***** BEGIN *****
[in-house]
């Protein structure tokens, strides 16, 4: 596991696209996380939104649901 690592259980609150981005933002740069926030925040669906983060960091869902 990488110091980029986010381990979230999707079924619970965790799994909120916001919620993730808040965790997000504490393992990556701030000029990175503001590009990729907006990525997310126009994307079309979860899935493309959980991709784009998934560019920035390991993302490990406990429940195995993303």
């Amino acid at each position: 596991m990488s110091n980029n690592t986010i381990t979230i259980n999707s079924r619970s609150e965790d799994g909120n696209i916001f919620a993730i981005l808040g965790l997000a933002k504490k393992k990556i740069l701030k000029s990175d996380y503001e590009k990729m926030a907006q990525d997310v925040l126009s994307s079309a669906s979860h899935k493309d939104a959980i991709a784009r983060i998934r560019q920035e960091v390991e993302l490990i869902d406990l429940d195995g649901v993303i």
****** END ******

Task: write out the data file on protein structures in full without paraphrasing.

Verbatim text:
[in-house]
């Protein structure tokens, strides 16, 4: 596991696209996380939104649901 690592259980609150981005933002740069926030925040669906983060960091869902 990488110091980029986010381990979230999707079924619970965790799994909120916001919620993730808040965790997000504490393992990556701030000029990175503001590009990729907006990525997310126009994307079309979860899935493309959980991709784009998934560019920035390991993302490990406990429940195995993303």
């Amino acid at each position: 596991m990488s110091n980029n690592t986010i381990t979230i259980n999707s079924r619970s609150e965790d799994g909120n696209i916001f919620a993730i981005l808040g965790l997000a933002k504490k393992k990556i740069l701030k000029s990175d996380y503001e590009k990729m926030a907006q990525d997310v925040l126009s994307s079309a669906s979860h899935k493309d939104a959980i991709a784009r983060i998934r560019q920035e960091v390991e993302l490990i869902d406990l429940d195995g649901v993303i």